Final Fantasy: The Spirits Within is the first movie with the Final Fantasy name and the first attempt to make a photorealistic rendered 3D feature film. Released on July 11, 2001 by Columbia Pictures, it used a budget of $137 million, but only managed to gain $85 million worldwide making it one of the biggest box office bombs of all time, which delayed the merge between Square Co., Ltd. and Enix. Despite this, the film had received nominations for five different awards and the main character herself received considerable media coverage in the debuting year.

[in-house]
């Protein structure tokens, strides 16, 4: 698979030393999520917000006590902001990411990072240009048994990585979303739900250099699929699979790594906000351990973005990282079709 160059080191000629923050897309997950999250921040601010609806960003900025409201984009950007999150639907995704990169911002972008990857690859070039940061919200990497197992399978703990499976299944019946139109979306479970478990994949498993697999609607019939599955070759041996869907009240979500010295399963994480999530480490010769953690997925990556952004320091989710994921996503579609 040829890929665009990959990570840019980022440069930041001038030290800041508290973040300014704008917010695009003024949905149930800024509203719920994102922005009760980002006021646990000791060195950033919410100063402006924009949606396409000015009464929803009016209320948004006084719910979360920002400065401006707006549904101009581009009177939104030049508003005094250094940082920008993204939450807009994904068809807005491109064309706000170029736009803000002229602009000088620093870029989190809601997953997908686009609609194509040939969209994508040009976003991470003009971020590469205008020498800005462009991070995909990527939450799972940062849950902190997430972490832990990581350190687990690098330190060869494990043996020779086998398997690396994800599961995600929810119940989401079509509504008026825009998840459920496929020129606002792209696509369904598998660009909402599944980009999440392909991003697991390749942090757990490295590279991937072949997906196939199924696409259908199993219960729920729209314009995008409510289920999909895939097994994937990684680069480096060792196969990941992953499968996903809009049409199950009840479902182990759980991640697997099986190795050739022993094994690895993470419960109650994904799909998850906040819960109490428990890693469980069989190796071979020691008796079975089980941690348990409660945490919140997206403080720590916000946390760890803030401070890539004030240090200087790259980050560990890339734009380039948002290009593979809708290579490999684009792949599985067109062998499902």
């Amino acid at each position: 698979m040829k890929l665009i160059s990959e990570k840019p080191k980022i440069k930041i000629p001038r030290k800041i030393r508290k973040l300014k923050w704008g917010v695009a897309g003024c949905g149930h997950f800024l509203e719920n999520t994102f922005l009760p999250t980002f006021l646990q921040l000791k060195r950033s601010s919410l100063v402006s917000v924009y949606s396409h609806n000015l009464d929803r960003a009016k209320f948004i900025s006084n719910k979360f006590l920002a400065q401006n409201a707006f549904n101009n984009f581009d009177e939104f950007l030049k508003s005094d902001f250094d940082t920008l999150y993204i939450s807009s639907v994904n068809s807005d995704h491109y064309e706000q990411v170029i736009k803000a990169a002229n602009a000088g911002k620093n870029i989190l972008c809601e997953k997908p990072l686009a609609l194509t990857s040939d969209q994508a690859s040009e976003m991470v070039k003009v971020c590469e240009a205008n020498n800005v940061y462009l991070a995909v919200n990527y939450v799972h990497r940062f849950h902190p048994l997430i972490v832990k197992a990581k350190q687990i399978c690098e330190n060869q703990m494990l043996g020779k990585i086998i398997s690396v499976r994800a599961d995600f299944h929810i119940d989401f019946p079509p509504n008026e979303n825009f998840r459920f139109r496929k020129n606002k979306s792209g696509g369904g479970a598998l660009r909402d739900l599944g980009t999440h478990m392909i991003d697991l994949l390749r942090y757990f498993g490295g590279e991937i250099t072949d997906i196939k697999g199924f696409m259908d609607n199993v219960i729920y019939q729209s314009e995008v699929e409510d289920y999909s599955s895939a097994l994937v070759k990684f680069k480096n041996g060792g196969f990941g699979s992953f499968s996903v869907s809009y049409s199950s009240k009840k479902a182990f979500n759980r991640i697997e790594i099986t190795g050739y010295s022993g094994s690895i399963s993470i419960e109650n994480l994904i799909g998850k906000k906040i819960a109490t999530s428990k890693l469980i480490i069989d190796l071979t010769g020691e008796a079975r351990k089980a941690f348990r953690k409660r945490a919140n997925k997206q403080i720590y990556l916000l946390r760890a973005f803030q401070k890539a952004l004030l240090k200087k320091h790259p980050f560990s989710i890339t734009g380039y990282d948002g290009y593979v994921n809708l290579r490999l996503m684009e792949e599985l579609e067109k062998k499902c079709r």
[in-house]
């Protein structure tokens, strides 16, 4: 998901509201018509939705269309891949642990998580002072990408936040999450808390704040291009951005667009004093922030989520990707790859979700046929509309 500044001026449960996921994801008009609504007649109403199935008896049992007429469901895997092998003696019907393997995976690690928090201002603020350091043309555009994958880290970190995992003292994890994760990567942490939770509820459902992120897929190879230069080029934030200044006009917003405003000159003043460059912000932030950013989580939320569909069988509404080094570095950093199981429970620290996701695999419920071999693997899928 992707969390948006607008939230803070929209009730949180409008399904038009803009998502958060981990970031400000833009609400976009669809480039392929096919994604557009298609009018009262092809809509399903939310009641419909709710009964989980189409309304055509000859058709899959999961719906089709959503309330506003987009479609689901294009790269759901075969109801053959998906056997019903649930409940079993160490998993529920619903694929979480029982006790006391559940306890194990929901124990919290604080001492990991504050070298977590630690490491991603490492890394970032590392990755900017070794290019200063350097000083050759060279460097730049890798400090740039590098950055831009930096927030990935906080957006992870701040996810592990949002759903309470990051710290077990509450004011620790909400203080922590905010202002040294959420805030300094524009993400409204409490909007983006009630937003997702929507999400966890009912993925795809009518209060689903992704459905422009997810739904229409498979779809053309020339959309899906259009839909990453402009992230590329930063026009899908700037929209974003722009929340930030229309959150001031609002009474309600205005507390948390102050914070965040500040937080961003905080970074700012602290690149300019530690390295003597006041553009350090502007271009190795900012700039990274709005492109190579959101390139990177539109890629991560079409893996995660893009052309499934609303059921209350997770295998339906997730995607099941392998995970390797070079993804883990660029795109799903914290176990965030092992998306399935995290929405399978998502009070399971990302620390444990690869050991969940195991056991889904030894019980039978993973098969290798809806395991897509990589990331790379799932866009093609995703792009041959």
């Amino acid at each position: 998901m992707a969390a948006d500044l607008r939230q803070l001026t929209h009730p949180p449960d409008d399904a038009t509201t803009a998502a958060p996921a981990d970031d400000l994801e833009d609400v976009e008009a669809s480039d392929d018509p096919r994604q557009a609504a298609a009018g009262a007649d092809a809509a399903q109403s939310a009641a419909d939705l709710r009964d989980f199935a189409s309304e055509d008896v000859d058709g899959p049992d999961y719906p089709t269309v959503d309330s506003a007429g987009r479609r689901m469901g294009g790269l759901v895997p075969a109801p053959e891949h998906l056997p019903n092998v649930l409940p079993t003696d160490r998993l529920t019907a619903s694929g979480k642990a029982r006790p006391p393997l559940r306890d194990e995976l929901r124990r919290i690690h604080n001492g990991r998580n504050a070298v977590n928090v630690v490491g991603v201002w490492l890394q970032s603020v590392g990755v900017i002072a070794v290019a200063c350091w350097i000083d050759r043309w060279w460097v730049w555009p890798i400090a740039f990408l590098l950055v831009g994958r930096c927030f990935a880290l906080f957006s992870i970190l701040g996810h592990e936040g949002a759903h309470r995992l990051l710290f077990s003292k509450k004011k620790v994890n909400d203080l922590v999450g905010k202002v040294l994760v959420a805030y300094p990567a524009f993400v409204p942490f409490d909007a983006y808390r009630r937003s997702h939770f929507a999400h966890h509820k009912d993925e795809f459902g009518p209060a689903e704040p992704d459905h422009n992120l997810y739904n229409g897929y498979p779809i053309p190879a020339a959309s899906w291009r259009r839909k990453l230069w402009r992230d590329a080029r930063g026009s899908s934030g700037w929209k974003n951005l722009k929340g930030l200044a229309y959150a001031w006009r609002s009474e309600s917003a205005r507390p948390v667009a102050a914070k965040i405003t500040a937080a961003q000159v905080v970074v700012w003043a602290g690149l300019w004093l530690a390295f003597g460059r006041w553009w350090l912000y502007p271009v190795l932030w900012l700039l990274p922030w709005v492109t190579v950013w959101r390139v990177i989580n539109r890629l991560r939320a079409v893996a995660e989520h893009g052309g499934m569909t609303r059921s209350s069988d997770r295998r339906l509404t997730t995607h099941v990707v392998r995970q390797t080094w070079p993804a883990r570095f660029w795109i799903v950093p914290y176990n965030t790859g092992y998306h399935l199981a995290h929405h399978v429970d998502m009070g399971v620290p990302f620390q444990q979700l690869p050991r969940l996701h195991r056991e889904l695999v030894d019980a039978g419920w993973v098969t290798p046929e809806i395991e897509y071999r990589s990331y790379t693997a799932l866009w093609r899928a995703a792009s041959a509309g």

The story follows scientists Aki Ross and Doctor Sid in their efforts to free Earth from a deadly alien race known as the Phantoms, which has driven surviving humanity into barrier cities. They must compete against General Douglas Hein, who wishes to attack the aliens with the Zeus Space Cannon to end the conflict. The film shares with Final Fantasy VII a mystical version of the Gaia hypothesis, in which the source and destination of souls is a planet's lifeforce; the souls are visually represented in the film as they are in Final Fantasy X, Dissidia Final Fantasy, and even Vagrant Story as glowing lights.